Older But No Wiser

My sister and I, both divorced, act as advisers to each other on matters of romance. She contends that men in her 50s age group are hopeless; they talk a good game, come on strong, and offer the world, but when talk of any monogamous relationship comes up smacking of commitment, the phone stops ringing.

Curiously enough, I am of that age and offer this answer: Everybody has a story. My case is characteristic of the single men she describes: We have been married most of our lives, had to split our financial assets once or twice, may have children of competing priority, and enjoy our good male and nonromantic female friends. It is not unusual for us to be interested in a woman but to have our shields up when commitment in the form of exclusivity comes up.

Perhaps it is no more clear than this: When we were young, we were powerless against the charms of good-looking women. Life with them was wonderful and easy; that is, until they don't need you anymore. Then it's impossible: game over. Now, we are the ones being sought. What infuriates the mature woman is not so much that she has lost her allure—many have not—but that we are wiser and more careful. Security, peace of mind, and a slight slackening of the male hormone factor has evened things out.

Al

Oh, please. Know what your letter brought home to me? High school never ends, and people are stupid. Not that you're particularly idiotic or immature—I include all of us in my admittedly small-minded and not-particularly-deep diagnosis of the human condition.

You're in your 50s—seconds away from your golden years—and here you are, wasting the few years you have left on the planet being embittered over a divorce or two that happened years ago.

I often foolishly think that with age will come enlightenment. Obviously, I'm wrong. For every schmo who's been cast aside by a nice set of legs, there's a dame who's been fucked over by a jackass who couldn't keep his hands off some hottie home wrecker. It's a fact that women (especially of your generation and older) do way worse, financially speaking, in a divorce than men do. So quit all your whining.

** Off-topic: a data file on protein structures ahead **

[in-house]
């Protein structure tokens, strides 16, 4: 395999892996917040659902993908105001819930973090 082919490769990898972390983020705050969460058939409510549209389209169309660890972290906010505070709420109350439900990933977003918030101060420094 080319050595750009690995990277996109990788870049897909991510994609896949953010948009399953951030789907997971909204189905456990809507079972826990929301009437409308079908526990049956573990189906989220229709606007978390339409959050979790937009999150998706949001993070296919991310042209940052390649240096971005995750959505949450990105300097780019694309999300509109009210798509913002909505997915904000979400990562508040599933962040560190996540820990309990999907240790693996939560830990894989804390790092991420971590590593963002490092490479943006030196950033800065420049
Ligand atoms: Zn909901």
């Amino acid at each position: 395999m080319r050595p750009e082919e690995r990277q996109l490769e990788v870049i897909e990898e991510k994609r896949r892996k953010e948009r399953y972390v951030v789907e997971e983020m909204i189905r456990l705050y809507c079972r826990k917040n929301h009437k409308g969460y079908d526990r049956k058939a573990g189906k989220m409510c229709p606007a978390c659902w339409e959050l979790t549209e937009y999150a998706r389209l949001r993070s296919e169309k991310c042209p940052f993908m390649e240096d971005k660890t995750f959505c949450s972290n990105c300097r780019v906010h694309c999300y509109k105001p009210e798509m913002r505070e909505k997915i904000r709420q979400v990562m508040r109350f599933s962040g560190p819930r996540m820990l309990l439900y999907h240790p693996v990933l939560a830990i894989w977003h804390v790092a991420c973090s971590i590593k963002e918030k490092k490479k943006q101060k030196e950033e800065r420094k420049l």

Nor are you indicative of every man. There are plenty of guys (like my dad) who aren't as emotionally shut-down as you, so tell your sister to ignore any advice you might offer. Sure, you can take some sort of illusory solace in the "fact" that you may have the imaginary upper hand, but wouldn't it be more fun to quit being so guarded and let yourself live (and love) a little? Because frankly, I found your letter—and how you describe your life—fairly depressing.

As for the decreasing hormone factor— I realize that you're no longer a high-schooler in the hard-on department, but haven't you heard about Cialis or Viagra? Fer chrissakes, even stodgy old Bob Dole's getting laid.

Honest to God, why are you published? All you do is run letters from Jesus people, your stalkers, and obvious psychotics. Your entire column is an ego trip punctuated with frequent dressing-downs of the mentally ill. This is not an advice column, it is a pulpit for self-promotion. Pathetic.

If you print this, please respond with an irrelevant 2,000-word essay about how you once dated a closeted gay guy and then this other time you dated an alcoholic.

Sign me,

Where Do You Only Pretend to Live, New York or Seattle?

I'd say the better question is, why do you keep reading my column? I'm going to venture to guess that you have a not-so- secret crush. C'mon, admit it . . . you know an awful lot about me for someone who allegedly finds me "pathetic" and "self- promoting." You're like the freshman boy who puts gum in the cute girl's hair because he's too scared to admit his true feelings. I'm wise to your kind, my shy little friend.

See, I was right (again), high school truly does go on forever. Maybe if you're a little sweeter next time, I'll let you feel me up under the bleachers.

Don't be shy. Write Dategirl at dategirl@seattleweekly.com or c/o Seattle Weekly, 1008 Western Ave., Ste. 300, Seattle, WA 98104.

 
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